Statutes of Frauds
The Statute of Frauds is derived from common law but can be modified by state statutes. The general rule is that certain types of contracts must be in written and signed form with a sufficient amount of content that is evidence of the contract.
Uniform Electronic Transactions Act (UETA) – The UETA give full effect to electronic forms of contracts and considers form or electronic record sufficient to fulfill the written requirement.
Contracts that are commonly covered by The Statute of Frauds are:
Suretyship Provisions – Suretyship is the promise to pay another individual or organization’s debt. The promise must be Collateral for the agreement and the promisor must be secondarily liable, not primarily. If the promisor is making the promise in exchange for an economic benefit, then the promise is not covered. Co-signing a loan would be an example of a Suretyship Provision.
Executor-Administrator Provision – Promises to answer duties of decedents.
Marriage Provision – Considerations of marriage are such as a prenuptial agreement must be in written form.
Land Contract Provision – Contracts to sell Real Property or contracts with considerations that transfer rights, privileges or uses (rental payments, oil payments, farming etc…) of the land are covered by the Statute of Frauds and therefore must be in written from. There are some exceptions to Land Contracts. If the seller performs partial where the buyer is reliant on the performance then an oral contract may be enforced. This is because each performs acts as a contract that is not covered by the Statute of Frauds. As a result only the executed parts of the contract can be recovered. If the seller conveys the property then an oral contract may be enforced.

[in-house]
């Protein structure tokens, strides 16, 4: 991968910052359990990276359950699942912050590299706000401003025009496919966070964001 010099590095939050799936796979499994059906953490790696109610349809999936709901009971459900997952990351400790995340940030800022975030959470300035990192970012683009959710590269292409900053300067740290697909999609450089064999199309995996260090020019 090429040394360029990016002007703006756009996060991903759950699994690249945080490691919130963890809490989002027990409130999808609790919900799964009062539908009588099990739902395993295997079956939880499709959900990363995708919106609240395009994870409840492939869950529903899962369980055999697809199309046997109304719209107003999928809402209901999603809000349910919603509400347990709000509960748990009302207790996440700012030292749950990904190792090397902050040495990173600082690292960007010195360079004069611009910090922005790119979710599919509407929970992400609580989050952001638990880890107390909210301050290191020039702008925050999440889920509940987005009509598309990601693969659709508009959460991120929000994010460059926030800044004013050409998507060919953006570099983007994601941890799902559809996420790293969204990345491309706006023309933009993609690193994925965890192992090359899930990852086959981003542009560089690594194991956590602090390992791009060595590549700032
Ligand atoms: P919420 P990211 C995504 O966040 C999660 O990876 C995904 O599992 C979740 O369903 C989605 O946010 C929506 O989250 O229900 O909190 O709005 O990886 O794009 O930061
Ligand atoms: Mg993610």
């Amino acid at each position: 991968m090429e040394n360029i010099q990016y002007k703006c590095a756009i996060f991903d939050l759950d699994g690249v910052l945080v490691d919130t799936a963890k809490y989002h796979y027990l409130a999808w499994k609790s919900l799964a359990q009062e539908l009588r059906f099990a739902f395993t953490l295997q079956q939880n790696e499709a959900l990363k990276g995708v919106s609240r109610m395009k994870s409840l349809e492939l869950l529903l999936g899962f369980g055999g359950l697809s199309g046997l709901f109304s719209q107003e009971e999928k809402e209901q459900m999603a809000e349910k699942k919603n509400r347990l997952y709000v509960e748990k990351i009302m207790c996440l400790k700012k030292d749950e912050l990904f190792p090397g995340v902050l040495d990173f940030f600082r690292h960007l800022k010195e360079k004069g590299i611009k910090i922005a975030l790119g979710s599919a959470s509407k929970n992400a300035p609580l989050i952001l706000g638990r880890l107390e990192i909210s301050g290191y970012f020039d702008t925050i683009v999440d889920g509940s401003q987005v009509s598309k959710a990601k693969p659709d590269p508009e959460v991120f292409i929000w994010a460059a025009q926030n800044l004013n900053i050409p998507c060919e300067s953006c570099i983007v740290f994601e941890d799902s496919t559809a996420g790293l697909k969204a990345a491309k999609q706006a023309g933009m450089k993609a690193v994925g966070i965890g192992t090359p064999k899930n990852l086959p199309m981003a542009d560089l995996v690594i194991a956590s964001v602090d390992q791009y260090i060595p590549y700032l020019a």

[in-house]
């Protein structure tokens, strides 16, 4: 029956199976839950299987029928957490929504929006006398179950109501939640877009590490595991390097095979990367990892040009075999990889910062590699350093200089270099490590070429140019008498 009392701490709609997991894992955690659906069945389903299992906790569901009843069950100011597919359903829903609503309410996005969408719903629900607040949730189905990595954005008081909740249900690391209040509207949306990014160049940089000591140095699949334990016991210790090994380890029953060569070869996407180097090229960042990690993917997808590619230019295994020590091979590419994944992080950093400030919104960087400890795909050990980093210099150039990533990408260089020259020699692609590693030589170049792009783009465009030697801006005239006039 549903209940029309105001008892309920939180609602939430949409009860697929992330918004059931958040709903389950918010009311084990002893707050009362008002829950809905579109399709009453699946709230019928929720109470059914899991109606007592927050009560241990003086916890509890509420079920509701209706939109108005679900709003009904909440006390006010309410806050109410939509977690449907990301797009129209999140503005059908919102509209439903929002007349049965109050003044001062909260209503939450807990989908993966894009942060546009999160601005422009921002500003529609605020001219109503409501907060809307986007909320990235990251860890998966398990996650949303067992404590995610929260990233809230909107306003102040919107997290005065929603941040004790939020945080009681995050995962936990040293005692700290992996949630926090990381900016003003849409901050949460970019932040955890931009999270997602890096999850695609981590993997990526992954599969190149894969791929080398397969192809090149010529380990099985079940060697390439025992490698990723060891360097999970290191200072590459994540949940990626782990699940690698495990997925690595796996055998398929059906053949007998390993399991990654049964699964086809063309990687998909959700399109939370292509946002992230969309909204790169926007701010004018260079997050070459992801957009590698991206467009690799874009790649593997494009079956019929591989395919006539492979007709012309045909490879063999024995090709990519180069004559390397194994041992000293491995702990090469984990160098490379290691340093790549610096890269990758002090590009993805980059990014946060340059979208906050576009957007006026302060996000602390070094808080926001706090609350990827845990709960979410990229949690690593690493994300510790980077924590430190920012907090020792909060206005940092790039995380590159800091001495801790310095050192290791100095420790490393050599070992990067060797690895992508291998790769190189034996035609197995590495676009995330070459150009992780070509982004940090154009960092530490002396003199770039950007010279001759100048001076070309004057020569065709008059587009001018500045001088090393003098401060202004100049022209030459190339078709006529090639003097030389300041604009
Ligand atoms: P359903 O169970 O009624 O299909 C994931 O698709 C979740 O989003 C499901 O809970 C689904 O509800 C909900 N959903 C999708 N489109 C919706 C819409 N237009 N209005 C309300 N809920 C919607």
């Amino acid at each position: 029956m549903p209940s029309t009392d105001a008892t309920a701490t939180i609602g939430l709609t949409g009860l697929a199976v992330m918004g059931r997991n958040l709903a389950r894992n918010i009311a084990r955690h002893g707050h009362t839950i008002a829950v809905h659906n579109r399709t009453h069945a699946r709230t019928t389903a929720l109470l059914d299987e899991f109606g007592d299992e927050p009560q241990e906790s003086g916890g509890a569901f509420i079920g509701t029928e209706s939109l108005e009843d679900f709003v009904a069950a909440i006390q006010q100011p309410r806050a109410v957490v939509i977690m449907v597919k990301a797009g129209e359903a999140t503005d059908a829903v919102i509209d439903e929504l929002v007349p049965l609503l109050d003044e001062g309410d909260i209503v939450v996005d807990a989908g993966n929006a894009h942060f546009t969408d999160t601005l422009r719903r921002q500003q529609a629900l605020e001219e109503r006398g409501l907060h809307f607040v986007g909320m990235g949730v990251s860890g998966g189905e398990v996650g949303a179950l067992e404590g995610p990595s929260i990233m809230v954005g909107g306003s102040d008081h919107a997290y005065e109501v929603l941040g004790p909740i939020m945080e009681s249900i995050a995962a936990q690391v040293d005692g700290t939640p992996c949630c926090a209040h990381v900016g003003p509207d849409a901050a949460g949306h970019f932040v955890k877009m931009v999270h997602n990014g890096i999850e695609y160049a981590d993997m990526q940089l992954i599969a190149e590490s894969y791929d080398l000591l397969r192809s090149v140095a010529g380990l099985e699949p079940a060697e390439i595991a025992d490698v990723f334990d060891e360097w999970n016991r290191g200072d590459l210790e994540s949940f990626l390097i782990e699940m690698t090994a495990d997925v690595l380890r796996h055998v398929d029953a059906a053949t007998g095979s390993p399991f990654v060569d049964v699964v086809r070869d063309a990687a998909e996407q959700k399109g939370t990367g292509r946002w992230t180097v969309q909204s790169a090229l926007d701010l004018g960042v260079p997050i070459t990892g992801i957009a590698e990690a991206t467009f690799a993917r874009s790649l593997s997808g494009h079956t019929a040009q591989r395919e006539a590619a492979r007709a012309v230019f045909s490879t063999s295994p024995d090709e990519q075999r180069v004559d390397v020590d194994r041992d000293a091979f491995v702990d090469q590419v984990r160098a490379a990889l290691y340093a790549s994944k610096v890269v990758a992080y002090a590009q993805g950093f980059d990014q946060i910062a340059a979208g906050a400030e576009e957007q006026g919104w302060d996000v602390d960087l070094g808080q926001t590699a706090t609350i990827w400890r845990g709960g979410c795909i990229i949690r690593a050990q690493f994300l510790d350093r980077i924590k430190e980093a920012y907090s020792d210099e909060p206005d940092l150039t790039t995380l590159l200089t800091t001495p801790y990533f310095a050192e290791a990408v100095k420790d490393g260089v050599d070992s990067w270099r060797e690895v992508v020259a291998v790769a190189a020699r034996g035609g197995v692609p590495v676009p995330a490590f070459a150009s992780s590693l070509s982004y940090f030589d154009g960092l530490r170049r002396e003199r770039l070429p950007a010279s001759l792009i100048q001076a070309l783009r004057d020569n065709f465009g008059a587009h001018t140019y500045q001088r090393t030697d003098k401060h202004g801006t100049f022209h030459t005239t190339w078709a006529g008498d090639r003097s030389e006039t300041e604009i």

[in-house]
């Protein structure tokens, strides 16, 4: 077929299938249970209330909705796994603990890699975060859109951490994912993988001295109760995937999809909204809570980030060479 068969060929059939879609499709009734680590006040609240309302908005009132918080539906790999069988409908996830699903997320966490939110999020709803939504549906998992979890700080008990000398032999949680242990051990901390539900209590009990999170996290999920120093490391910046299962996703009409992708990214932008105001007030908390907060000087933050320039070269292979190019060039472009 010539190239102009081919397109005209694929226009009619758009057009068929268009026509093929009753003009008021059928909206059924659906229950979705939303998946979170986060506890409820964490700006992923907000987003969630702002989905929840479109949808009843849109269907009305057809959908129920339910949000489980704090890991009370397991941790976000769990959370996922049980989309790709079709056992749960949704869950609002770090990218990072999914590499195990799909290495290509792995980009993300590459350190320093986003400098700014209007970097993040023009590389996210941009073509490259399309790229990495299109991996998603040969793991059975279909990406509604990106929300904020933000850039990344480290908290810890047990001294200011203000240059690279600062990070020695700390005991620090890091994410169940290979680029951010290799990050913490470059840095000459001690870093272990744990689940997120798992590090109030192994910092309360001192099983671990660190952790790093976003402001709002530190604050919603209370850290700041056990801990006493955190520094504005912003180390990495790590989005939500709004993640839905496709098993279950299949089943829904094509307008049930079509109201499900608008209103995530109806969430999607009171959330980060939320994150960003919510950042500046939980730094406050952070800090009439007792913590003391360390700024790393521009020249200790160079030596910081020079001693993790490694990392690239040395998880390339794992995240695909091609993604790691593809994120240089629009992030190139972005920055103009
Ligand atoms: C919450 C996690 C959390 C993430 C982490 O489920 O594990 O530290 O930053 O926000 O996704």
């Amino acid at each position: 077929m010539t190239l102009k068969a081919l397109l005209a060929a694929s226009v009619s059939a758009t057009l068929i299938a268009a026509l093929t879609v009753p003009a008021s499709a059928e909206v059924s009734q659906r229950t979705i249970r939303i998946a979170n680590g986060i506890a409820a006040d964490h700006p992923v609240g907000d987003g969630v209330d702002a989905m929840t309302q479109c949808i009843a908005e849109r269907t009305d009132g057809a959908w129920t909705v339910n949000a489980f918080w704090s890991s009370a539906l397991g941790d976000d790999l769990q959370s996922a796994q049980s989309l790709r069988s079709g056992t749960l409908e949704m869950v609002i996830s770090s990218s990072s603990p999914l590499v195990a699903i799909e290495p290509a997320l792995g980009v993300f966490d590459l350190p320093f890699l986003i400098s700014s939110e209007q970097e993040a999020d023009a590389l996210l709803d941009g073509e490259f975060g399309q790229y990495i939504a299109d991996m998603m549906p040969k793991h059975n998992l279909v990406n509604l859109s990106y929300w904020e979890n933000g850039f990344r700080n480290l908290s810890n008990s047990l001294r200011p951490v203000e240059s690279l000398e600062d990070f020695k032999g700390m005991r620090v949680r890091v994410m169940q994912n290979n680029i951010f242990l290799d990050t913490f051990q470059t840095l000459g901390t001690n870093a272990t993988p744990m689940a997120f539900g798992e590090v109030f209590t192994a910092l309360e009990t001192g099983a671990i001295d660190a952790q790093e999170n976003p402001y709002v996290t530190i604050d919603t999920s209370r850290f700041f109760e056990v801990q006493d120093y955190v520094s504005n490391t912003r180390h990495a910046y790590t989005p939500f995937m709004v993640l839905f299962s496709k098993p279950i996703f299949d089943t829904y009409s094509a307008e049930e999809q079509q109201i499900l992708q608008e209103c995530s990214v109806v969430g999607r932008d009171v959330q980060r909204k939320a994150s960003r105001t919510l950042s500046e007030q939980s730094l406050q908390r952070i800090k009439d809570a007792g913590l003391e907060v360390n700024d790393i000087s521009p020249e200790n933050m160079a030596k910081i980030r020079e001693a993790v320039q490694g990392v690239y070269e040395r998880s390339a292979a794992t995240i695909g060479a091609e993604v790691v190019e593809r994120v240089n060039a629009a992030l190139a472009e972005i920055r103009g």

One-Year Provision – The Statute of Frauds applies to contracts with provisions stating that the contract cannot be performed within one year.
Possibility Test – If it is possible, even unlikely possible for the contract to be performed within one year the it is not covered by the Statute of Frauds.
Computation of Time – The year starts when to contract is made and not when the performance of the contract starts.
Full Performance by One Party – If one party fully performs his or her promises then the other party’s promises may be enforce even if they were made orally.
Sales of Goods (UCC) – Contracts or the sale of goods $500 or more are covered by The Statute of Frauds as recommended by the UCC. Some exceptions are as follows:
Admission – If a person admits in pleadings, testimony or otherwise in court then his or her admission makes the contract enforceable.
Specially Manufactured Goods – Once the seller begins producing the specially manufactured goods the contract is enforceable.
Delivery or Payment and Acceptance – If a payment has been made and accepted then the contract is enforceable only for the amount paid for.
Modification or Rescission of Contracts within the Statute of Frauds – Contracts may not be orally modified if the they are contracts that are covered by The Statute of Frauds.
Methods of Compliance - General Contract Law – The writing must specify who the parties involved in the contract are, the elements of the contract,(considerations, time of the contract, price, quantity etc…) and the contract must be signed by the party who it is being enforced against.
Effect of Noncompliance
Oral Contracts within the Statute of Frauds is unenforceable unless there is an exception